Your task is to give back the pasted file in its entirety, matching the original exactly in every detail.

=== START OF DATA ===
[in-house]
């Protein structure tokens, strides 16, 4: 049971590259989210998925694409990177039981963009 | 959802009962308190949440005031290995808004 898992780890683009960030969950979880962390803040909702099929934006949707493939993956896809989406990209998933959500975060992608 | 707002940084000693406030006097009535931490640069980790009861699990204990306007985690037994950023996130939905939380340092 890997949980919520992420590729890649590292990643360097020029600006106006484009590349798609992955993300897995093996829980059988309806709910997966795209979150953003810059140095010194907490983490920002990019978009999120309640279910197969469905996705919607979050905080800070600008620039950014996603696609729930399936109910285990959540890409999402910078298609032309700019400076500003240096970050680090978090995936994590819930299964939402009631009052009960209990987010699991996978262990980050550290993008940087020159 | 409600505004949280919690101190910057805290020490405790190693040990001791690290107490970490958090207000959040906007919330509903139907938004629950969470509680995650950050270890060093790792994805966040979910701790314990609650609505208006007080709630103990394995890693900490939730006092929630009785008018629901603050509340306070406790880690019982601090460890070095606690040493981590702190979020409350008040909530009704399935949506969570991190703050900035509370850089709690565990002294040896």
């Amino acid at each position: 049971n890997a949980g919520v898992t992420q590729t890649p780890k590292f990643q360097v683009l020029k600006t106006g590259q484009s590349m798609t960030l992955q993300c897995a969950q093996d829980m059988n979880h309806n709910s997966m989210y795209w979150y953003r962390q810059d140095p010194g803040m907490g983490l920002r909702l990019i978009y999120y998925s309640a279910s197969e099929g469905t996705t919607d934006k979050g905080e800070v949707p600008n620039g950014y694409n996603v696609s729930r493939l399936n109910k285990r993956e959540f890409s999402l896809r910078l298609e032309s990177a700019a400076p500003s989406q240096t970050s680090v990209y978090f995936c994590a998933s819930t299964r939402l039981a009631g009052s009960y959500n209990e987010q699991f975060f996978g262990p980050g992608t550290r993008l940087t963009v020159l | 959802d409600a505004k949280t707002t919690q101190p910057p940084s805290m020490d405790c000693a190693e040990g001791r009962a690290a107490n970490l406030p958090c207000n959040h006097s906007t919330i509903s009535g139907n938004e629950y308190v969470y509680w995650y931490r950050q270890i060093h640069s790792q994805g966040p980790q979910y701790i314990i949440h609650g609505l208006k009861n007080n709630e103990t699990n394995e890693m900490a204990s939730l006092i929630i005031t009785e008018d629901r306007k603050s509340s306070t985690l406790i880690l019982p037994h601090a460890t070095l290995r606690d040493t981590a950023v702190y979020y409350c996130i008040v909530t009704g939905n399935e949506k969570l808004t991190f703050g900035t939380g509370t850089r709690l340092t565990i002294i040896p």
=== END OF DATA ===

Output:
[in-house]
């Protein structure tokens, strides 16, 4: 049971590259989210998925694409990177039981963009 | 959802009962308190949440005031290995808004 898992780890683009960030969950979880962390803040909702099929934006949707493939993956896809989406990209998933959500975060992608 | 707002940084000693406030006097009535931490640069980790009861699990204990306007985690037994950023996130939905939380340092 890997949980919520992420590729890649590292990643360097020029600006106006484009590349798609992955993300897995093996829980059988309806709910997966795209979150953003810059140095010194907490983490920002990019978009999120309640279910197969469905996705919607979050905080800070600008620039950014996603696609729930399936109910285990959540890409999402910078298609032309700019400076500003240096970050680090978090995936994590819930299964939402009631009052009960209990987010699991996978262990980050550290993008940087020159 | 409600505004949280919690101190910057805290020490405790190693040990001791690290107490970490958090207000959040906007919330509903139907938004629950969470509680995650950050270890060093790792994805966040979910701790314990609650609505208006007080709630103990394995890693900490939730006092929630009785008018629901603050509340306070406790880690019982601090460890070095606690040493981590702190979020409350008040909530009704399935949506969570991190703050900035509370850089709690565990002294040896």
């Amino acid at each position: 049971n890997a949980g919520v898992t992420q590729t890649p780890k590292f990643q360097v683009l020029k600006t106006g590259q484009s590349m798609t960030l992955q993300c897995a969950q093996d829980m059988n979880h309806n709910s997966m989210y795209w979150y953003r962390q810059d140095p010194g803040m907490g983490l920002r909702l990019i978009y999120y998925s309640a279910s197969e099929g469905t996705t919607d934006k979050g905080e800070v949707p600008n620039g950014y694409n996603v696609s729930r493939l399936n109910k285990r993956e959540f890409s999402l896809r910078l298609e032309s990177a700019a400076p500003s989406q240096t970050s680090v990209y978090f995936c994590a998933s819930t299964r939402l039981a009631g009052s009960y959500n209990e987010q699991f975060f996978g262990p980050g992608t550290r993008l940087t963009v020159l | 959802d409600a505004k949280t707002t919690q101190p910057p940084s805290m020490d405790c000693a190693e040990g001791r009962a690290a107490n970490l406030p958090c207000n959040h006097s906007t919330i509903s009535g139907n938004e629950y308190v969470y509680w995650y931490r950050q270890i060093h640069s790792q994805g966040p980790q979910y701790i314990i949440h609650g609505l208006k009861n007080n709630e103990t699990n394995e890693m900490a204990s939730l006092i929630i005031t009785e008018d629901r306007k603050s509340s306070t985690l406790i880690l019982p037994h601090a460890t070095l290995r606690d040493t981590a950023v702190y979020y409350c996130i008040v909530t009704g939905n399935e949506k969570l808004t991190f703050g900035t939380g509370t850089r709690l340092t565990i002294i040896p």